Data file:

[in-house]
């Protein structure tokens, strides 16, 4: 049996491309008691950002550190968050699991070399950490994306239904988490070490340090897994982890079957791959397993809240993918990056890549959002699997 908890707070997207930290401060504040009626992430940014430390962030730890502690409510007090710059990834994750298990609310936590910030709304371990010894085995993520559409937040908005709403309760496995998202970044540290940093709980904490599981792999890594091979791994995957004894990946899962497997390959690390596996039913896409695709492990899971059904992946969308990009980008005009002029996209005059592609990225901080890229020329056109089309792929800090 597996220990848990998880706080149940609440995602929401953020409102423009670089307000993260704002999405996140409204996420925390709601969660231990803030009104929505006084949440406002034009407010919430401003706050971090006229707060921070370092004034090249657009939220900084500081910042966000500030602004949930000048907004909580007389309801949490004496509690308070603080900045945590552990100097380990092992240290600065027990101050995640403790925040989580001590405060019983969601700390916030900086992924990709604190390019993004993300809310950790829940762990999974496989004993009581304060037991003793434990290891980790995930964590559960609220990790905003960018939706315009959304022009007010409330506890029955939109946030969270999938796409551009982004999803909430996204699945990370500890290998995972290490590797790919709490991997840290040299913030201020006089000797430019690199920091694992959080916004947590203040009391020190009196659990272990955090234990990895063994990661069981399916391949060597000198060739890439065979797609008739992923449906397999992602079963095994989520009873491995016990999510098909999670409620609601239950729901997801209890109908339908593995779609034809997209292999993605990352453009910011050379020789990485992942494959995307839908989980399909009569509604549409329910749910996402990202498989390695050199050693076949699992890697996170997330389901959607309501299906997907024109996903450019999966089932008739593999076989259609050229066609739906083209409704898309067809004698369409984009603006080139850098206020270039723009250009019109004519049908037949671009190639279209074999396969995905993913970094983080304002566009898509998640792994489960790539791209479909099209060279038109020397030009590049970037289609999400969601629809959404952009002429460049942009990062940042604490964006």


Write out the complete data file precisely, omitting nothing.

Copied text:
[in-house]
């Protein structure tokens, strides 16, 4: 049996491309008691950002550190968050699991070399950490994306239904988490070490340090897994982890079957791959397993809240993918990056890549959002699997 908890707070997207930290401060504040009626992430940014430390962030730890502690409510007090710059990834994750298990609310936590910030709304371990010894085995993520559409937040908005709403309760496995998202970044540290940093709980904490599981792999890594091979791994995957004894990946899962497997390959690390596996039913896409695709492990899971059904992946969308990009980008005009002029996209005059592609990225901080890229020329056109089309792929800090 597996220990848990998880706080149940609440995602929401953020409102423009670089307000993260704002999405996140409204996420925390709601969660231990803030009104929505006084949440406002034009407010919430401003706050971090006229707060921070370092004034090249657009939220900084500081910042966000500030602004949930000048907004909580007389309801949490004496509690308070603080900045945590552990100097380990092992240290600065027990101050995640403790925040989580001590405060019983969601700390916030900086992924990709604190390019993004993300809310950790829940762990999974496989004993009581304060037991003793434990290891980790995930964590559960609220990790905003960018939706315009959304022009007010409330506890029955939109946030969270999938796409551009982004999803909430996204699945990370500890290998995972290490590797790919709490991997840290040299913030201020006089000797430019690199920091694992959080916004947590203040009391020190009196659990272990955090234990990895063994990661069981399916391949060597000198060739890439065979797609008739992923449906397999992602079963095994989520009873491995016990999510098909999670409620609601239950729901997801209890109908339908593995779609034809997209292999993605990352453009910011050379020789990485992942494959995307839908989980399909009569509604549409329910749910996402990202498989390695050199050693076949699992890697996170997330389901959607309501299906997907024109996903450019999966089932008739593999076989259609050229066609739906083209409704898309067809004698369409984009603006080139850098206020270039723009250009019109004519049908037949671009190639279209074999396969995905993913970094983080304002566009898509998640792994489960790539791209479909099209060279038109020397030009590049970037289609999400969601629809959404952009002429460049942009990062940042604490964006």